This document has been prepared by José Sánchez, official of the Road Crime Unit of the local body of Elche, but outside service hours and as a collaborating professor of the Valencian Institute of Public Security (IVASPE), an autonomous entity that represents an academy training of local policemen.
In 1999, a manual was created that has been updated, up to the latter, the most accurate and focused on the detection of narcotic substances. It is a tool to successfully pass the habilitation courses, which are an essential requirement for agents to be able to exercise these controls.
Y, What evidence is there that a person has used? In a graphic way, the signs that a police officer can observe with the pupil examination or if the correct eye tracking is done to be alert and detect possible consumption can be detected. Still, officers are cautioned that such signs may also be caused by disease.
In line, Sánchez dares to affirm that this document, within its category, is the only one that provides certain additional information to understand what happens from the moment an agent takes the test until it is analyzed and measures are taken. It also explains step by step how to assemble a static control device, essential knowledge to pass the course. The document details the devices on the market and the comparison according to drug detection sensitivity.
The types of kits used to collect saliva and send it directly to the laboratory are listed.
The agents will more easily recognize with this document what labels are there and the security measures to take when sending the sample, as well as the types of analytical report and accreditations they must have. The text warns that in the process there may be incidents both in the custody of the samples and in the analysis, with possible consequences on the results.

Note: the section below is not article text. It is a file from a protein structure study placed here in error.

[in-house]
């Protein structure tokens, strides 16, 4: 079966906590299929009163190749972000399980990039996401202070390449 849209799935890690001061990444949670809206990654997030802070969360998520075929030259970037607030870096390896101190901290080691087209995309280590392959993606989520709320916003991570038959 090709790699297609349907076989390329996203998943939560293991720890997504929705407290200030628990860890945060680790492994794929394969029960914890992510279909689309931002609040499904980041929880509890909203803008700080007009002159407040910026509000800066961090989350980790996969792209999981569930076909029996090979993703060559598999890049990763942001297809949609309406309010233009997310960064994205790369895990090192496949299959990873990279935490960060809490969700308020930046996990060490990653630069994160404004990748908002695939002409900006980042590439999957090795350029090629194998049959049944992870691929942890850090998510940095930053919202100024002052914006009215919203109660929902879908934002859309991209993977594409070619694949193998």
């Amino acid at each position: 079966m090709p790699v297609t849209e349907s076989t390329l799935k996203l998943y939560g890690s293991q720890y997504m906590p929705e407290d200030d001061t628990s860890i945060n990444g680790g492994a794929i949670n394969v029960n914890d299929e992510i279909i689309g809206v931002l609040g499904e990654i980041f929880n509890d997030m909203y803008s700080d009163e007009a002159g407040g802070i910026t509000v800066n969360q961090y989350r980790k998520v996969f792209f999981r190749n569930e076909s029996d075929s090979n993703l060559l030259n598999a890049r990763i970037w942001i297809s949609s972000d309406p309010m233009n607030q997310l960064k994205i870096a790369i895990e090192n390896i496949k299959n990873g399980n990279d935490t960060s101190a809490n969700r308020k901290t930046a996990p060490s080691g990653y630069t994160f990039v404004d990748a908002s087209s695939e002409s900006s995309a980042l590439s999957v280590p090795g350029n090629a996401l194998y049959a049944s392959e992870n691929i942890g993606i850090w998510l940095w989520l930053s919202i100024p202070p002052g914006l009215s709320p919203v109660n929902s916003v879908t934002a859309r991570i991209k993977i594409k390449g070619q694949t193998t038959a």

And is that such is the number of methods that exist to detect drugs that this manual serves as a guide so that no one gets confused. From “screening” to chromatographic tests, the most widely used.
The manual prepares officers for difficult circumstances. For this reason, the main drugs of abuse and their effects are described, such as Krokodil (desomorphine), a homemade substance based on opiates, 10 times more toxic than heroin and that causes necrosis where the dose is injected.
So far no case of this type has been registered in Elche, although the officer reports that in Santa Pola they attended to the case of a consumer of the “cannibal drug” (MDPV), who was very aggressive. Therefore, it is necessary to know what to expect. The reference manual lists other “fashionable” drugs such as captagon and pink cocaine and practices such as the “Slam” in which the participants inject drugs in sex sessions are pointed out.
On the other hand, agents can thus have at hand the administrative and criminal procedures that can be opened after a drug control, the measures and sanctions to apply.
According to Sánchez, five years ago a version was available without so much detail, since this manual implements much more information with real cases and experiences during the controls. The courses that he has taught since then together with José Antonio Artieda, Coordinating Prosecutor of Elche and Orihuela and provincial delegate of Road Safety, and Concha Lobregad as a psychologist specializing in addictive behaviors and Mental Health also appear.
As for the courses, they have accredited more than 20 police officers from Alicante and Valencia. The manual is registered in the Intellectual Property Registry and is delivered free of charge to agents and students.
Eddie is an Australian news reporter with over 9 years in the industry and has published on Forbes and tech crunch.